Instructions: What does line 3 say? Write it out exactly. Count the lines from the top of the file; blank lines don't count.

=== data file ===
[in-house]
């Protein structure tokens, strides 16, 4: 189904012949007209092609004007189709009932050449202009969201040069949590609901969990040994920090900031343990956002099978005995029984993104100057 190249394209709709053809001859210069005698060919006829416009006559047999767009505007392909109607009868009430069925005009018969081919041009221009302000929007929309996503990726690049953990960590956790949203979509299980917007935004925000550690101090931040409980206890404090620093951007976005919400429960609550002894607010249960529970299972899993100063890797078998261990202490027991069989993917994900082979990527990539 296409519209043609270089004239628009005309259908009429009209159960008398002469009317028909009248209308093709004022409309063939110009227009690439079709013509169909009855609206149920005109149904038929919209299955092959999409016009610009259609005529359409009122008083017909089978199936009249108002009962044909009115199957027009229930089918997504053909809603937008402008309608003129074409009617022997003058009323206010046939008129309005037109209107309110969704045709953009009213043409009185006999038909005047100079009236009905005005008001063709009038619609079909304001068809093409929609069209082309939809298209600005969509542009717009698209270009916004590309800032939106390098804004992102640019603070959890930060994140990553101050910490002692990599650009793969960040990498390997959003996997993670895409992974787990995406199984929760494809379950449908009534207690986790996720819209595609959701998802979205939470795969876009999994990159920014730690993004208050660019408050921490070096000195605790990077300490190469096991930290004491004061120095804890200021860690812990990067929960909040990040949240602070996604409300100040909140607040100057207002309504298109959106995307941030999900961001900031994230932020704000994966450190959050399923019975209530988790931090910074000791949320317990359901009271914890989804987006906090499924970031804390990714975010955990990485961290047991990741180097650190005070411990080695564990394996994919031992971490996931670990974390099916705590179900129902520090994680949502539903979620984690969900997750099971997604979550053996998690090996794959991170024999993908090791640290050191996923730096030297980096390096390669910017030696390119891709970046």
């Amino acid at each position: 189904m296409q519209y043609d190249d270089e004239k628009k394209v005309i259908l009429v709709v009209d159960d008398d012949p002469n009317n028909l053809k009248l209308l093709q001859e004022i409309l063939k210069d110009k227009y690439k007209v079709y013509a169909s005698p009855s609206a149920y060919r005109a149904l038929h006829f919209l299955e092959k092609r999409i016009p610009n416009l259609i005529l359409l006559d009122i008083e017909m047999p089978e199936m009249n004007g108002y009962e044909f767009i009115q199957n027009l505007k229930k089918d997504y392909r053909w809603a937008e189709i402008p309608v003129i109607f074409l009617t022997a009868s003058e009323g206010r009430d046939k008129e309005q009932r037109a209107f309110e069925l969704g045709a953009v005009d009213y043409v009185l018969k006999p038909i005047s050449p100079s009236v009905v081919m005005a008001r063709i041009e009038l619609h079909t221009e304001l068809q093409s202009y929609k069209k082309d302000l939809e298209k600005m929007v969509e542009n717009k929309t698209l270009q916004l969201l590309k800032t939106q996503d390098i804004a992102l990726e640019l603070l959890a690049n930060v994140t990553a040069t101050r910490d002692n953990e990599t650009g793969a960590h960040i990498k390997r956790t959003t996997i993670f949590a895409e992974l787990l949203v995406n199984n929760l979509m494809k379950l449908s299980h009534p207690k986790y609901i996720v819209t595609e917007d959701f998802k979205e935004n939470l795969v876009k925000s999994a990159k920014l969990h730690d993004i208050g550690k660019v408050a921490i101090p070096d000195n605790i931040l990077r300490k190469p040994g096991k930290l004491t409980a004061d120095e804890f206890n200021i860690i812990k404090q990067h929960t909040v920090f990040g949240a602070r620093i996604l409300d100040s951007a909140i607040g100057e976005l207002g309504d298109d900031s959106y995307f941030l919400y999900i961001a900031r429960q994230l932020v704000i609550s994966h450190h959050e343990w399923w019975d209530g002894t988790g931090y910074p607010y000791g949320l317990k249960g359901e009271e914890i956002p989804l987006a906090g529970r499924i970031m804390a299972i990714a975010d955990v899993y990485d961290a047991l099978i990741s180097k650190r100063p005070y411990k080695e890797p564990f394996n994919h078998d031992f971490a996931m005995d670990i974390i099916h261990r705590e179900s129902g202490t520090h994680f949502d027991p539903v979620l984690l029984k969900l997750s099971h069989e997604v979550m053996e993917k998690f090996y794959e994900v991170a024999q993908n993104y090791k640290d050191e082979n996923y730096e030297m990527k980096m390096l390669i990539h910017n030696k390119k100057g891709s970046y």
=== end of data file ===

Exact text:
């Amino acid at each position: 189904m296409q519209y043609d190249d270089e004239k628009k394209v005309i259908l009429v709709v009209d159960d008398d012949p002469n009317n028909l053809k009248l209308l093709q001859e004022i409309l063939k210069d110009k227009y690439k007209v079709y013509a169909s005698p009855s609206a149920y060919r005109a149904l038929h006829f919209l299955e092959k092609r999409i016009p610009n416009l259609i005529l359409l006559d009122i008083e017909m047999p089978e199936m009249n004007g108002y009962e044909f767009i009115q199957n027009l505007k229930k089918d997504y392909r053909w809603a937008e189709i402008p309608v003129i109607f074409l009617t022997a009868s003058e009323g206010r009430d046939k008129e309005q009932r037109a209107f309110e069925l969704g045709a953009v005009d009213y043409v009185l018969k006999p038909i005047s050449p100079s009236v009905v081919m005005a008001r063709i041009e009038l619609h079909t221009e304001l068809q093409s202009y929609k069209k082309d302000l939809e298209k600005m929007v969509e542009n717009k929309t698209l270009q916004l969201l590309k800032t939106q996503d390098i804004a992102l990726e640019l603070l959890a690049n930060v994140t990553a040069t101050r910490d002692n953990e990599t650009g793969a960590h960040i990498k390997r956790t959003t996997i993670f949590a895409e992974l787990l949203v995406n199984n929760l979509m494809k379950l449908s299980h009534p207690k986790y609901i996720v819209t595609e917007d959701f998802k979205e935004n939470l795969v876009k925000s999994a990159k920014l969990h730690d993004i208050g550690k660019v408050a921490i101090p070096d000195n605790i931040l990077r300490k190469p040994g096991k930290l004491t409980a004061d120095e804890f206890n200021i860690i812990k404090q990067h929960t909040v920090f990040g949240a602070r620093i996604l409300d100040s951007a909140i607040g100057e976005l207002g309504d298109d900031s959106y995307f941030l919400y999900i961001a900031r429960q994230l932020v704000i609550s994966h450190h959050e343990w399923w019975d209530g002894t988790g931090y910074p607010y000791g949320l317990k249960g359901e009271e914890i956002p989804l987006a906090g529970r499924i970031m804390a299972i990714a975010d955990v899993y990485d961290a047991l099978i990741s180097k650190r100063p005070y411990k080695e890797p564990f394996n994919h078998d031992f971490a996931m005995d670990i974390i099916h261990r705590e179900s129902g202490t520090h994680f949502d027991p539903v979620l984690l029984k969900l997750s099971h069989e997604v979550m053996e993917k998690f090996y794959e994900v991170a024999q993908n993104y090791k640290d050191e082979n996923y730096e030297m990527k980096m390096l390669i990539h910017n030696k390119k100057g891709s970046y």